Lab Work

Lab Work.png

A few mornings ago, I took Christopher to get some blood work at a lab in town. It’s been wicked cold in these parts and the temperature on this particular morning was maybe 5*. 

John, before he buckled him into this car seat, had convinced four-year-old Edward that the Teenage Mutant Ninja Turtle hat Santa brought was indeed a good idea. Edward kvetched only a little before agreeing to put on the hat.

Christopher, being a few years older, was diligent about his cold weather gear so when we finally arrived to the lab, we did it laden with hats, mittens and puffy winter coats.

As I settled the boys, I smiled at an elderly married couple beaming over at us. I could tell right away they enjoyed seeing Christopher and Edward.

The older lady said to them, “Boys, how is the weather?”

Christopher looked at her, wide eyed, and didn’t know what to make of her comment. 

He is a young man of very few words and so he said,

“It’s good…cold.” 

He shoved his hands into his winter coat and looked at the ground.

Edward fussed with his Teenage Mutant Turtle cap before I finally took it from him and shoved it deep into his zipped up coat. 

I rolled my eyes at the old lady and she giggled.

I sat down across from the boys and right next to the couple.  

They immediately told me they had two grown children of their own, one great grandchild, and another great grandchild on the way. They both mused about when their boys were the same ages of mine and we talked about the joys of life with small children.

When his wife was called back for her blood work, the older gentleman shared that just a few short months ago the doctors took 32 ounces of liquid off of his wife’s stomach because she was having some kind of heart issue. 

His eyes filled with tears. 

“She looked pregnant there was so much fluid,” he said. 

“She looks wonderful now!” I told him. 

We found a terrific physician who calls us all the time to check on her. That doctor saved her life. We love that doctor,” the man explained.

I told him a good doctor was hard to find and I was glad they’d discovered one. He shook his head in agreement.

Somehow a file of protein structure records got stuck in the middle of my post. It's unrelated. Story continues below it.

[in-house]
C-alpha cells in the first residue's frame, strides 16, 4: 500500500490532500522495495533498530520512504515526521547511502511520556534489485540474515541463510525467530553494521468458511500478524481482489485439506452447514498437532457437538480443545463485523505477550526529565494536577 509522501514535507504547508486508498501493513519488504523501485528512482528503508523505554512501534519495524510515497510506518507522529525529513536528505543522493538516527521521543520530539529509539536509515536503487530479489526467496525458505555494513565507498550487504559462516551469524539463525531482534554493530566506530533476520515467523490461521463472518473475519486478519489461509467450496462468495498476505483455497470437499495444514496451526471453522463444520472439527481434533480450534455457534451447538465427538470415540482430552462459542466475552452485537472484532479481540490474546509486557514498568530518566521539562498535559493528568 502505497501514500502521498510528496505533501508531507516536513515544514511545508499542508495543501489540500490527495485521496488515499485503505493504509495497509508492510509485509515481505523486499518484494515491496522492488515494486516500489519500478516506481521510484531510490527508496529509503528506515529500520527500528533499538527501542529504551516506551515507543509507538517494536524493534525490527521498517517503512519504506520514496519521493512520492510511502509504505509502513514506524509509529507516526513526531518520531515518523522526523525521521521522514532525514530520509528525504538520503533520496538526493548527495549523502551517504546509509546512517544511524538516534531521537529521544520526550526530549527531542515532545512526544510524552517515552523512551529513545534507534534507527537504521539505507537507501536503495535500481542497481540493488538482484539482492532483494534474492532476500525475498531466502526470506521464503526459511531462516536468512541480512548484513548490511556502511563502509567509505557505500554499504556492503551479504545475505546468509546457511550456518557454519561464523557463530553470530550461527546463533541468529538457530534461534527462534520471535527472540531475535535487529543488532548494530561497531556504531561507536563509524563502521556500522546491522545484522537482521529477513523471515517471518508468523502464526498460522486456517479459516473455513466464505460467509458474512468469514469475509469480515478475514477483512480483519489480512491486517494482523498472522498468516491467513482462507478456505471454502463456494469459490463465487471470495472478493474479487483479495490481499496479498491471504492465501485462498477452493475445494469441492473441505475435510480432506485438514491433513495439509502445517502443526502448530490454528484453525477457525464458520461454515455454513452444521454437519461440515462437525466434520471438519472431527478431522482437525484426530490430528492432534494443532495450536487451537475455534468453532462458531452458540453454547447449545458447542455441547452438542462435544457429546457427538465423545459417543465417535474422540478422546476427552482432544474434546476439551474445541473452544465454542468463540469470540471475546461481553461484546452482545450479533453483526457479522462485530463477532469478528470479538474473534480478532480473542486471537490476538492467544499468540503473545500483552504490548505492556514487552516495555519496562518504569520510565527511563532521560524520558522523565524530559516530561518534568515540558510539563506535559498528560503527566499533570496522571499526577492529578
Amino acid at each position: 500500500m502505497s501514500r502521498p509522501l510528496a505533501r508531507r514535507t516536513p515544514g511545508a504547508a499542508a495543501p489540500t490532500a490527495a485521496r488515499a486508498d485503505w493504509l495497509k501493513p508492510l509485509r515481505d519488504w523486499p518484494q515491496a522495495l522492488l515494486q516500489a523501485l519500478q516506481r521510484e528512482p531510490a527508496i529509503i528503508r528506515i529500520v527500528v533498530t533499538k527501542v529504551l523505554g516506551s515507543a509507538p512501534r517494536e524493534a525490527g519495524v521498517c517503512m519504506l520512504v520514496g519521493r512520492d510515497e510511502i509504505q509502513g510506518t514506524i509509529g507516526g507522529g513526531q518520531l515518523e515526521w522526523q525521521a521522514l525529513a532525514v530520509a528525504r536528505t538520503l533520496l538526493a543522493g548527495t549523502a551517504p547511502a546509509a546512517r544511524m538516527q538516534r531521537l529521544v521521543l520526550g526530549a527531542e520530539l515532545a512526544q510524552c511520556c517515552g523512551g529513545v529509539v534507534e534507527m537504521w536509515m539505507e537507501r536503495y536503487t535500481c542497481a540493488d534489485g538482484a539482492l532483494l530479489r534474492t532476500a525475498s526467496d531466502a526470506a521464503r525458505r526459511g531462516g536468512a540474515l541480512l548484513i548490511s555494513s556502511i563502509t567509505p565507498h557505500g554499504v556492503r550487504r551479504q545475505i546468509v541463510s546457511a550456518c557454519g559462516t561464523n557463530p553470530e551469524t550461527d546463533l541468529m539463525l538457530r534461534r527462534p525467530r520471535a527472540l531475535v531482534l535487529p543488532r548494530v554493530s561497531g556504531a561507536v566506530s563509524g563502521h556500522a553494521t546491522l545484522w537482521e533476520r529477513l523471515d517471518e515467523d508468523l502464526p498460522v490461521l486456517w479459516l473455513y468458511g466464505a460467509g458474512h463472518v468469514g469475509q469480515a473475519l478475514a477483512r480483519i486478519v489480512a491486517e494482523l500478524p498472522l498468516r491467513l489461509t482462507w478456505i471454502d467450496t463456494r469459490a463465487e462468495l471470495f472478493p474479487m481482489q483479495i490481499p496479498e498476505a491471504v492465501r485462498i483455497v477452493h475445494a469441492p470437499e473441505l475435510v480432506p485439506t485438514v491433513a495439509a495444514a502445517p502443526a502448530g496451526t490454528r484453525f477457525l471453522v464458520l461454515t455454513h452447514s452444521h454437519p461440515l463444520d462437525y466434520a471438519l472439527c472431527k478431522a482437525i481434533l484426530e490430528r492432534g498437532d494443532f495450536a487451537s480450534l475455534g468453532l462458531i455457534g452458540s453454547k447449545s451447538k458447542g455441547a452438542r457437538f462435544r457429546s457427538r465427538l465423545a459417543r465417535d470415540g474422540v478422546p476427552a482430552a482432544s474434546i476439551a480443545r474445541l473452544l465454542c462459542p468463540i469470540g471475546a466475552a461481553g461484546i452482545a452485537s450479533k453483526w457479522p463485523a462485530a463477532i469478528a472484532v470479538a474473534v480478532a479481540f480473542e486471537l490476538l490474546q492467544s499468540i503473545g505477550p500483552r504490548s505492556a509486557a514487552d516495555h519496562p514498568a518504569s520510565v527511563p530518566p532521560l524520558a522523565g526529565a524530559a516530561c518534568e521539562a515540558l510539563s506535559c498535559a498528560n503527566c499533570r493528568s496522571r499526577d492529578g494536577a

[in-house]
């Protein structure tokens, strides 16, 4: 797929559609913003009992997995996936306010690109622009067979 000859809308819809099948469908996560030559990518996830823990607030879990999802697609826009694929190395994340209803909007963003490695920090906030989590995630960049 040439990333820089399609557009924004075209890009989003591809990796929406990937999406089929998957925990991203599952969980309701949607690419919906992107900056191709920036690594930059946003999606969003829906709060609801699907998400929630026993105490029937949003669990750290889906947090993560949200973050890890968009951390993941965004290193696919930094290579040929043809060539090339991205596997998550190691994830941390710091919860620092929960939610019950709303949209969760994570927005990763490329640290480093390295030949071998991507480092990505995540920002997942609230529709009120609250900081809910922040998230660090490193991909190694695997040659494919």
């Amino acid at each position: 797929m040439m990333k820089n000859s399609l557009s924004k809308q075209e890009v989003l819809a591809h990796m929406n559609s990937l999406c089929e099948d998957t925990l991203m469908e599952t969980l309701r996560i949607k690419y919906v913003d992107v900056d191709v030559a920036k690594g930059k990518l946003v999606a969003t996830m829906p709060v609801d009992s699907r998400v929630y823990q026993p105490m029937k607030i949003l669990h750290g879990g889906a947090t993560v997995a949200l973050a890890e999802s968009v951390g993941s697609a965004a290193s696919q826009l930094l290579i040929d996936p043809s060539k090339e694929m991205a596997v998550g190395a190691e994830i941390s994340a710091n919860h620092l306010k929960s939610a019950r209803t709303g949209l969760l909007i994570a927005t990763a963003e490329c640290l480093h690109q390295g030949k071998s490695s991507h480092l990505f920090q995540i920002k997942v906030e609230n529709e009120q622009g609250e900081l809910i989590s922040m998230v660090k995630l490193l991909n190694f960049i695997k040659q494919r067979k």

Then the man switched gears and told me about how, in the last few weeks, his wife’s best friend died suddenly early one morning. They were devastated by the loss. 

“My wife was laughing and cutting up with her on the phone the night before she died! The next morning, she was gone,” he said, shaking his head in disbelief.

His eyes filled with tears again when he told me about loosing his friend and the trip they were all planning to take together in the spring.

Before I knew it, we were talking about marriage.

“We will be married for 58 years this summer,” he said. (Though his wife corrected him later and told me they’d been married for 59 years.)

“I’m not gonna lie, I spent some of that those years sulking out in the garage but it kept me from yelling at her,” he joked.

“I went to my nephew’s third wedding this summer. I asked my wife if we could get the gifts we gave him for the first two marriages back!” he said. 

I laughed at his comment, but I think he was serious.

“People don’t stay married anymore,” he said.

“Marriage is hard and I don’t think people know how to endure hard things these days,” I countered.

“Maybe,” he said. 

“If you aren’t willing to compromise, you need to probably stay away from marriage, he said.  “ That’s my advice.” 

“I think I’m going to take your advice,” I said. “If you’ve stayed married for 58 years, you know what you’re talking about. You’ve got some weight behind your words.”

At that, his wife came out from getting her blood work done. 

I thanked them both for visiting with me and told them to have a nice day and off they both went into the bitter cold.

Later that evening, when I huddled under my heating blanket hoping the warmth would penetrate the cold that had permeated down deep to my bones, I opened my examination of conscience book and I read the question, “Who wore the face of God for you today?”

And I thought of that old man and his wife, who in just a few short minutes schooled me in the ways of life.